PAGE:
Anderson: Nobody looks good in ridiculous video tribute drama

Ty Anderson
January 17, 2018 - 3:06 pm

David Butler II/USA Today Sports

The silliest drama of the basketball season is actually not the Rockets trying a Muppets-like scheme to break into the Clippers locker room.

It's actually a truly odd story centered around ex-Celtic Isaiah Thomas wanting some recognition from the Boston crowd by way of a video tribute, and Paul Pierce, who will see his No. 34 retired when Celtics play host to the Cavaliers on Feb. 11, refusing to share what he considers to be 'his day' with somebody that was here for just two and a half seasons

The ending to this was beyond predictable. So, sorry, Thomas, but you’re not getting a video tribute this season.

There’s just too much going on, and it’s kinda your own fault; You had a chance for one but decided that you needed your family there for it, and that you needed to be playing for it to matter. Weird. While family is a huge part of this, I have absolutely zero doubt that you want the people to cheer you the same night you drop 35 points on their favorite team. It’s OK. We know how you roll, and we respect the hell out of the hustle -- er, slow grind.

Also: You getting a video the same day Paul Pierce's number is retired was going to send him into a meltdown that will require three phones, and we’re just not ready for that.

So, here’s the deal: You’re going to get a video tribute during the 2018-19 season, when you’re signed to the new, Brink’s truck deal you’ve earned (thanks in part to the opportunity that the Celtics gave you). And don’t worry, you’re gonna get paid no matter what happens in Cleveland this season. This is an NBA that paid your old teammate Evan Turner $70 million, and made Harrison Barnes $95 million richer. Even if you’re not 100 percent and your hip never fully recovers or puts you back to your MVP-level numbers, just remember that the Knicks pay Joakim Noah $72 million to wear a suit.

A bonus: Most of the fans who turned their back on you will no longer care about The Book of Isaiah II and its seemingly anti-Celtics propaganda, your thirst for revenge, and/or any other even slightly controversial soundbite. We’ll be too preoccupied with the Patriots being 5-1 but not looking like a team that’s 5-1 (what insufferable nightmares we’ve all become) to even remember what you said about Danny Ainge or ‘destroying’ what you helped build in Boston. So instead of some boos, enough time will have passed that we’ll all remember you as the wrist-pointing, toothless wonder that wore your heart on your sleeve and stood twice the size of your 5-foot-9 frame, and you’ll get an ovation that may be twice what it would have been if it was crammed into the utter chaos that will be Pierce Day.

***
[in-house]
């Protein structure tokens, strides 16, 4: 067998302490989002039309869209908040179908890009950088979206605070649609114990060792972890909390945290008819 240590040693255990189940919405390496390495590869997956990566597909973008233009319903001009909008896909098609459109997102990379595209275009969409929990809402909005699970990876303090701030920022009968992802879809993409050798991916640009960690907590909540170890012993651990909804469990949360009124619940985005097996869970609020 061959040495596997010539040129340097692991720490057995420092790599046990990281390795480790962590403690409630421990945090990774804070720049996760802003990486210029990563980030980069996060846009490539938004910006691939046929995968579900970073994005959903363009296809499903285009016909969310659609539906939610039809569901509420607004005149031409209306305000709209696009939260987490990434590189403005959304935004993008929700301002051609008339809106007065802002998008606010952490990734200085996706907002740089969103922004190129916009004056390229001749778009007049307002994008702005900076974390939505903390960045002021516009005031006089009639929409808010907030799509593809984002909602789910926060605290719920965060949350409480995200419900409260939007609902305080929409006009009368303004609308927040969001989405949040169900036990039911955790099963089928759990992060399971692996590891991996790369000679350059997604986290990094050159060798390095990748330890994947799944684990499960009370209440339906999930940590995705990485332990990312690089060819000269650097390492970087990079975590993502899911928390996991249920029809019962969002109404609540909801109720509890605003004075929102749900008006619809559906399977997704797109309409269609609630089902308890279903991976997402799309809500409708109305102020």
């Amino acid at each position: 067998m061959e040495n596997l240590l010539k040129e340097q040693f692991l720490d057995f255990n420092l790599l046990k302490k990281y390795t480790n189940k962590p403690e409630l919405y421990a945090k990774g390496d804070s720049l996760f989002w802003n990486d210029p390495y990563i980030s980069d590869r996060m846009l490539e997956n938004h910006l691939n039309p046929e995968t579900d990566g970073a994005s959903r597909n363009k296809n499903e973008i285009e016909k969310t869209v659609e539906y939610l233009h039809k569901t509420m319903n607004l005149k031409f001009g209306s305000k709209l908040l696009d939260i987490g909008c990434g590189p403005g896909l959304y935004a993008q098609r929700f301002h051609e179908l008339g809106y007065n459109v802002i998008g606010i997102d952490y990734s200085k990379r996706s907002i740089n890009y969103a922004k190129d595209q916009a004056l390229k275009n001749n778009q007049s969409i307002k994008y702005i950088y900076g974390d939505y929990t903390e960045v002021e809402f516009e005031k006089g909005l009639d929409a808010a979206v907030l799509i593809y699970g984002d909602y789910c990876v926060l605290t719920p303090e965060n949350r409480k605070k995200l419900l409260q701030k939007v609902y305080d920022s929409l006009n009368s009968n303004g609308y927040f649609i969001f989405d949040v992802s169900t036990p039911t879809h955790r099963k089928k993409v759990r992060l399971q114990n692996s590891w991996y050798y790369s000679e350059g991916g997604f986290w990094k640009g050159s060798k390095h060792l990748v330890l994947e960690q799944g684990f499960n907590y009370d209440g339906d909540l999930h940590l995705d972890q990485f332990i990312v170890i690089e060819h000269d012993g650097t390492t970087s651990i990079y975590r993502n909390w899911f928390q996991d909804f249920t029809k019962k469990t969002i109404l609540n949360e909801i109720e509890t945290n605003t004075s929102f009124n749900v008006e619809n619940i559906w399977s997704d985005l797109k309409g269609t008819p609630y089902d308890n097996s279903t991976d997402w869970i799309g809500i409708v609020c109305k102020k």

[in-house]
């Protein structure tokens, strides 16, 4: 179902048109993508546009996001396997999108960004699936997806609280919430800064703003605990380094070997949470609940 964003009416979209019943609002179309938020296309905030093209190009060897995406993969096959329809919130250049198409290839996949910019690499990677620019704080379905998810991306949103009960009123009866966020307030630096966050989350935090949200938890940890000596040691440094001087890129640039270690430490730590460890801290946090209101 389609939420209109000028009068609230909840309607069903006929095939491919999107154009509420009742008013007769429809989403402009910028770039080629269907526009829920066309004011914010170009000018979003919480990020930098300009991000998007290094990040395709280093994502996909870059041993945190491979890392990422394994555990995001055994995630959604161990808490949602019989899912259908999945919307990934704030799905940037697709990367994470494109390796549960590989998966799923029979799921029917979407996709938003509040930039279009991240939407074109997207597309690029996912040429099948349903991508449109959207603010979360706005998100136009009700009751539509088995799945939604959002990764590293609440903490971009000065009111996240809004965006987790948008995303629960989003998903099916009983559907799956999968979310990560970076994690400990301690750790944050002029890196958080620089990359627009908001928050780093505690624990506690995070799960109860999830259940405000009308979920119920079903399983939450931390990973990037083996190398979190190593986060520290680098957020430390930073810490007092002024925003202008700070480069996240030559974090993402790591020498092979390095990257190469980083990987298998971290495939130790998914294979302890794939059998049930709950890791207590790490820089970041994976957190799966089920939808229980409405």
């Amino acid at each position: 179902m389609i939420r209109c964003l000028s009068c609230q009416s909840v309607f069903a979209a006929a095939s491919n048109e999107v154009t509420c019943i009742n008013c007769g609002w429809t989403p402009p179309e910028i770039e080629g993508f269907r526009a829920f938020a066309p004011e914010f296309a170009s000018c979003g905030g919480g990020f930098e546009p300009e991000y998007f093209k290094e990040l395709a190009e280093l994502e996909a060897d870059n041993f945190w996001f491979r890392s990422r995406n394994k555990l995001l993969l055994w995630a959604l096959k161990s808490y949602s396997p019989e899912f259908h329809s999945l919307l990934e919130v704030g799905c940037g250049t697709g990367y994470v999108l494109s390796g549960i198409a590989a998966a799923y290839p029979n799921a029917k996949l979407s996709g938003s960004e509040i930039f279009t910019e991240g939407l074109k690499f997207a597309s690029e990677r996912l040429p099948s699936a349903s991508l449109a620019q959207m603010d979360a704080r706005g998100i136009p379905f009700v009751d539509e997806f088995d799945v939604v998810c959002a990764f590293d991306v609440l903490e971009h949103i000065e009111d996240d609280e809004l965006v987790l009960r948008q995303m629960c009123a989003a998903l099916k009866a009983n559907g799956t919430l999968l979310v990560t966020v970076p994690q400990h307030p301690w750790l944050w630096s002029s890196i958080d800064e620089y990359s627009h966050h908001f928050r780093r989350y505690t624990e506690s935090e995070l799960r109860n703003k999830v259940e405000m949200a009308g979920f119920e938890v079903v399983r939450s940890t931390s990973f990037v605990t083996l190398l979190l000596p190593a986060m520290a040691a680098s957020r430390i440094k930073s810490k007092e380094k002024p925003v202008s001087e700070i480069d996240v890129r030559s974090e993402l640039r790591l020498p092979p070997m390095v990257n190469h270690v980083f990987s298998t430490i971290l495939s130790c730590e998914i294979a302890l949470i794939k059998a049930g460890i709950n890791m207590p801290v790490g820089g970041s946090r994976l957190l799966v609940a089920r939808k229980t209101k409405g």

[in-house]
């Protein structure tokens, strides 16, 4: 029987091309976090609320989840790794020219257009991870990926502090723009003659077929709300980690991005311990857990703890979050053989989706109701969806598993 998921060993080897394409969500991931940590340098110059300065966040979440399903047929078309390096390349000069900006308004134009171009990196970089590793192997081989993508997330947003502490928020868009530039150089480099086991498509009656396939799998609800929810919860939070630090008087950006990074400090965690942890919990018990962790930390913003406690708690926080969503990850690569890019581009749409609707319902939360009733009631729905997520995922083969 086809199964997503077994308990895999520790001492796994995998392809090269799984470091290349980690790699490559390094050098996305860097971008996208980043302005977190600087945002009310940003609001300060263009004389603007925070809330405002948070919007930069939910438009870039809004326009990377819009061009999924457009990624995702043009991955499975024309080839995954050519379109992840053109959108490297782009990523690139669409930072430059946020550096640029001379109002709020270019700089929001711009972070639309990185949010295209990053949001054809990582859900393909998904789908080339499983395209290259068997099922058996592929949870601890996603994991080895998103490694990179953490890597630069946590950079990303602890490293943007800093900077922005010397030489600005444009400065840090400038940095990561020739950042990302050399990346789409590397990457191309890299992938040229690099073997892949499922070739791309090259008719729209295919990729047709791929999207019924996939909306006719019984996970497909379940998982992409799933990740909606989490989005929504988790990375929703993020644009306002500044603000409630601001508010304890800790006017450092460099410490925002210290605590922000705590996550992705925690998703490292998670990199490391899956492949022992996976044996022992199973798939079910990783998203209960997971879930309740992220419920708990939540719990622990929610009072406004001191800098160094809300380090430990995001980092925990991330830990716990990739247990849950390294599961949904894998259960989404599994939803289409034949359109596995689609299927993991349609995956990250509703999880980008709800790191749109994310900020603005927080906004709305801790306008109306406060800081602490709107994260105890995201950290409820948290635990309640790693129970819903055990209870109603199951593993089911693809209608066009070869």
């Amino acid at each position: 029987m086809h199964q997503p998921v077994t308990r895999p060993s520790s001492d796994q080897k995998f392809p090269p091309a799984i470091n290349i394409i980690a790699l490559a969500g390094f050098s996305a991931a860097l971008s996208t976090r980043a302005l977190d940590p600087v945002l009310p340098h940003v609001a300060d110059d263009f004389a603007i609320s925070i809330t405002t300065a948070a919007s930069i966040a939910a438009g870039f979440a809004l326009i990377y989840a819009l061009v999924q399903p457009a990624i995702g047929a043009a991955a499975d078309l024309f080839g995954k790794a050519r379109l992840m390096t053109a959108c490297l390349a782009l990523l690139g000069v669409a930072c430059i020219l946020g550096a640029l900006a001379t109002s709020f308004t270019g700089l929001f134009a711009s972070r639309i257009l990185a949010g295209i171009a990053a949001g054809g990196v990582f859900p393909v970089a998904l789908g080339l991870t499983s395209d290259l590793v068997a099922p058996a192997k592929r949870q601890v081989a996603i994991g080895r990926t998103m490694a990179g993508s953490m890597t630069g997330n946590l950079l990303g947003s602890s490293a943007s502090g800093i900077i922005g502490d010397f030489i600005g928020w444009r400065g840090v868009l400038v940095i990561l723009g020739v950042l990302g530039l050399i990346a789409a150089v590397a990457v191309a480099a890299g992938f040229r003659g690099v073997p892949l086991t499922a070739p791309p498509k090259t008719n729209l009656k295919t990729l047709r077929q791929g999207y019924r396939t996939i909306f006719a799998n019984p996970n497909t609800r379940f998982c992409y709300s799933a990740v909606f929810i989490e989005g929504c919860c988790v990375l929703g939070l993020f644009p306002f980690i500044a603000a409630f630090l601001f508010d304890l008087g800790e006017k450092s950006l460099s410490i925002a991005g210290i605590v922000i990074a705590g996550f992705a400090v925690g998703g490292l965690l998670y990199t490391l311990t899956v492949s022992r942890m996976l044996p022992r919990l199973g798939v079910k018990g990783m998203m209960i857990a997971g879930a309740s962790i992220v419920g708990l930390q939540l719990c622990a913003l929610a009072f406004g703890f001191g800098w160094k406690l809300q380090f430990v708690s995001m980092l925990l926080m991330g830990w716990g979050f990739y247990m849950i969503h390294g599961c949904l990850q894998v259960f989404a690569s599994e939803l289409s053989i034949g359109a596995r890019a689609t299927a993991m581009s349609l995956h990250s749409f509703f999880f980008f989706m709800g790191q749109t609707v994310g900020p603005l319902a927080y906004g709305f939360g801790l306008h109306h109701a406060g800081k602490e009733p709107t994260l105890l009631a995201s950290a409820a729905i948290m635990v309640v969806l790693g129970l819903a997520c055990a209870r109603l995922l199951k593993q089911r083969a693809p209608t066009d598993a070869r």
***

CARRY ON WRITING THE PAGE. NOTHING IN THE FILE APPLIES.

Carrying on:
Solving this took about three minutes of critical thinking.

While I wish I could take the credit for such a brilliant breakthrough that will surely change the way PR departments and gameday crews run their operations, it certainly speaks more to just how stupid this entire video tribute saga has become.

It’s -- amazingly -- hit the point where nobody looks good. Or even, y’know, like an adult.

Thomas’ desire to dictate the day he’s celebrated has always been bizarre, especially for an active player currently on your chief rival, and it’s needlessly extended this entire saga that quite simply needs to end with a collective ‘move on’ from everybody.

And while Pierce is easily the best Celtic of this era, which nobody can take away from him, his complaints about this situation have him looking like the jersey-swinging, Game 6-ejected Pierce from the 2005 NBA Playoffs. His latest unnecessary and largely unprovoked attack on Thomas’ tribute request, along with the consistent and outright refusal to share even a sliver of Feb. 11’s festivities -- Pierce wants a day like the one the Lakers gave Kobe Bryant for his retirement -- comes across as petty.

That’s not the Pierce that the C’s would fall over themselves to celebrate. In fact, that version of Pierce, who won absolutely nothing and took the C’s anywhere but the Finals, is a lot closer to Thomas than he’d ever admit. Nor does that Pierce resemble anything close to the ‘Ubuntu’ philosophy that helped solidified his spot in the rafters.

He also realizes that there’s a pretty important game that day, right? Like, this isn’t just Come To The Garden and Watch Old Pierce Highlights Day (you can do that on YouTube every day of the week). Attention will be placed elsewhere, especially when you’re talking about Thomas’ first game against the C’s, whether he likes it or not.

In his attempts to keep the day about his own accomplishments, Pierce has successfully made sure that every extra camera will be hunting for I.T. reactions.

These are all real points, but the biggest point of all is that video tributes do not matter.

Nobody has ever looked at a key piece of a franchise and said, “Man, he was good, but that video package is my favorite moment of their career.” Nobody has ever said this, nor will they ever. And no fan will leave a video tribute with a new favorite moment of that player's career. That would go against who we are as completely irrational and emotionally-driven consumers that can tell you where we were and what we were doing when so-and-so did this or set that record. These videos only really matter for the 45 seconds they’re aired -- and they really only matter to the fans suckered into buying a $250 ticket to a regular season game -- and then it’s all over.

Much like this drama should have been over within two minutes of its nonsensical start. 

Comments ()